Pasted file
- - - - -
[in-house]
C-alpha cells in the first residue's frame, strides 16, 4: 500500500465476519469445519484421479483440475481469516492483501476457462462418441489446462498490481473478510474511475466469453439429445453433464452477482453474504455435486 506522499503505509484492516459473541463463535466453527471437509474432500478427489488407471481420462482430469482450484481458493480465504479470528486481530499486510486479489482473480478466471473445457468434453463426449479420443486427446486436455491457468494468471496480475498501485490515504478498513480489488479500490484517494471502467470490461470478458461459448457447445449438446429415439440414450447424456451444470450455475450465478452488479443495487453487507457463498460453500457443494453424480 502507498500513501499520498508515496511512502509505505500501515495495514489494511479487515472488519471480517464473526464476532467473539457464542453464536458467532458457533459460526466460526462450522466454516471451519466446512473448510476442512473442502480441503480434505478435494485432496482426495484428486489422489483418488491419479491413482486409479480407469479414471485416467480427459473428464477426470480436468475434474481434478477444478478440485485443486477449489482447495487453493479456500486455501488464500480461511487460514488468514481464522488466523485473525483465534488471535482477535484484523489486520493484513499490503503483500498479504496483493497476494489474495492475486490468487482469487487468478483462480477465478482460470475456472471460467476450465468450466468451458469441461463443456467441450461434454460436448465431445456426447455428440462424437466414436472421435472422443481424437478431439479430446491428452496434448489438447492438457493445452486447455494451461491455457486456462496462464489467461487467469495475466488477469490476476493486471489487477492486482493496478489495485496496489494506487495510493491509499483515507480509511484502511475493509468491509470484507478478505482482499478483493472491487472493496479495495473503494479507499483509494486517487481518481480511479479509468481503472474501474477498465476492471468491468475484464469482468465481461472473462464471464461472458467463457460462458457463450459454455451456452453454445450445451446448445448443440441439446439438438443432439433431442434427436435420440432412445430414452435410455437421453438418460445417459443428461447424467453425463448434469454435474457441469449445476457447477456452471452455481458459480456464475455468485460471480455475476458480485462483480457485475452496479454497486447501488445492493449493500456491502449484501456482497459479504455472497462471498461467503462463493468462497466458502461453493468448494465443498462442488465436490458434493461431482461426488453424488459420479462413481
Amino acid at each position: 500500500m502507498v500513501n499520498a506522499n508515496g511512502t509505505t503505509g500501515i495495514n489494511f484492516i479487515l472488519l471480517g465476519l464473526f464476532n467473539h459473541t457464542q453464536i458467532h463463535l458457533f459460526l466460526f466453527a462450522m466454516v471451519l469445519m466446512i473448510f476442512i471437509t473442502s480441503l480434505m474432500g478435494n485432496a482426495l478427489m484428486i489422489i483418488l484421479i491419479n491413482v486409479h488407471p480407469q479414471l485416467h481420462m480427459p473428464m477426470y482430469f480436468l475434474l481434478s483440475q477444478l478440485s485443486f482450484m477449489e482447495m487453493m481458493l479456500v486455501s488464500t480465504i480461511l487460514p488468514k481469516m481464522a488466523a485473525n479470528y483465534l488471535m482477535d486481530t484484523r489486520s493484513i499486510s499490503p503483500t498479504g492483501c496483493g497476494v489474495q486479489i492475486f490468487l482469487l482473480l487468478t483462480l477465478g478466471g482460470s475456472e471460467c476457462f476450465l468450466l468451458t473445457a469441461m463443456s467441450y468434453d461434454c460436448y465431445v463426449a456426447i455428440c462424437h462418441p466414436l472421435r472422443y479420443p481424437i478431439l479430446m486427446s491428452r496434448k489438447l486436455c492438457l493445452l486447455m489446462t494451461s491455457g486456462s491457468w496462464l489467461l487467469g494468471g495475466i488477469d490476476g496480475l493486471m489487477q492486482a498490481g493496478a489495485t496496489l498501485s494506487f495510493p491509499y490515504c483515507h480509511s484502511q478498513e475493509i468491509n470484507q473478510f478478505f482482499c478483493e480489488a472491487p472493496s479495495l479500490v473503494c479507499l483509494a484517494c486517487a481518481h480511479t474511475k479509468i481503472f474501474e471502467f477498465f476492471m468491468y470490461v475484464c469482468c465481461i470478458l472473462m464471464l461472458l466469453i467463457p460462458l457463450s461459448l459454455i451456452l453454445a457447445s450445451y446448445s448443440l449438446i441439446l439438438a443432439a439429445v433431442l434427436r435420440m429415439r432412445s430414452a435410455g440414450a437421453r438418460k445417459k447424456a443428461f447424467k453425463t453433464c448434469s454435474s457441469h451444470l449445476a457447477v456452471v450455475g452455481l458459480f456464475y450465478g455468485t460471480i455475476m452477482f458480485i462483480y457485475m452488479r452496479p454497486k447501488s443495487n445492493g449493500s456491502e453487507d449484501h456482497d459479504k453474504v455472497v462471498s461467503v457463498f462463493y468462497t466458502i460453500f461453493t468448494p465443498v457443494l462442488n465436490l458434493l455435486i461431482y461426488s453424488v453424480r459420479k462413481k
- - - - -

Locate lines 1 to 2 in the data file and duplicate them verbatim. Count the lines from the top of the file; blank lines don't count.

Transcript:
[in-house]
C-alpha cells in the first residue's frame, strides 16, 4: 500500500465476519469445519484421479483440475481469516492483501476457462462418441489446462498490481473478510474511475466469453439429445453433464452477482453474504455435486 506522499503505509484492516459473541463463535466453527471437509474432500478427489488407471481420462482430469482450484481458493480465504479470528486481530499486510486479489482473480478466471473445457468434453463426449479420443486427446486436455491457468494468471496480475498501485490515504478498513480489488479500490484517494471502467470490461470478458461459448457447445449438446429415439440414450447424456451444470450455475450465478452488479443495487453487507457463498460453500457443494453424480 502507498500513501499520498508515496511512502509505505500501515495495514489494511479487515472488519471480517464473526464476532467473539457464542453464536458467532458457533459460526466460526462450522466454516471451519466446512473448510476442512473442502480441503480434505478435494485432496482426495484428486489422489483418488491419479491413482486409479480407469479414471485416467480427459473428464477426470480436468475434474481434478477444478478440485485443486477449489482447495487453493479456500486455501488464500480461511487460514488468514481464522488466523485473525483465534488471535482477535484484523489486520493484513499490503503483500498479504496483493497476494489474495492475486490468487482469487487468478483462480477465478482460470475456472471460467476450465468450466468451458469441461463443456467441450461434454460436448465431445456426447455428440462424437466414436472421435472422443481424437478431439479430446491428452496434448489438447492438457493445452486447455494451461491455457486456462496462464489467461487467469495475466488477469490476476493486471489487477492486482493496478489495485496496489494506487495510493491509499483515507480509511484502511475493509468491509470484507478478505482482499478483493472491487472493496479495495473503494479507499483509494486517487481518481480511479479509468481503472474501474477498465476492471468491468475484464469482468465481461472473462464471464461472458467463457460462458457463450459454455451456452453454445450445451446448445448443440441439446439438438443432439433431442434427436435420440432412445430414452435410455437421453438418460445417459443428461447424467453425463448434469454435474457441469449445476457447477456452471452455481458459480456464475455468485460471480455475476458480485462483480457485475452496479454497486447501488445492493449493500456491502449484501456482497459479504455472497462471498461467503462463493468462497466458502461453493468448494465443498462442488465436490458434493461431482461426488453424488459420479462413481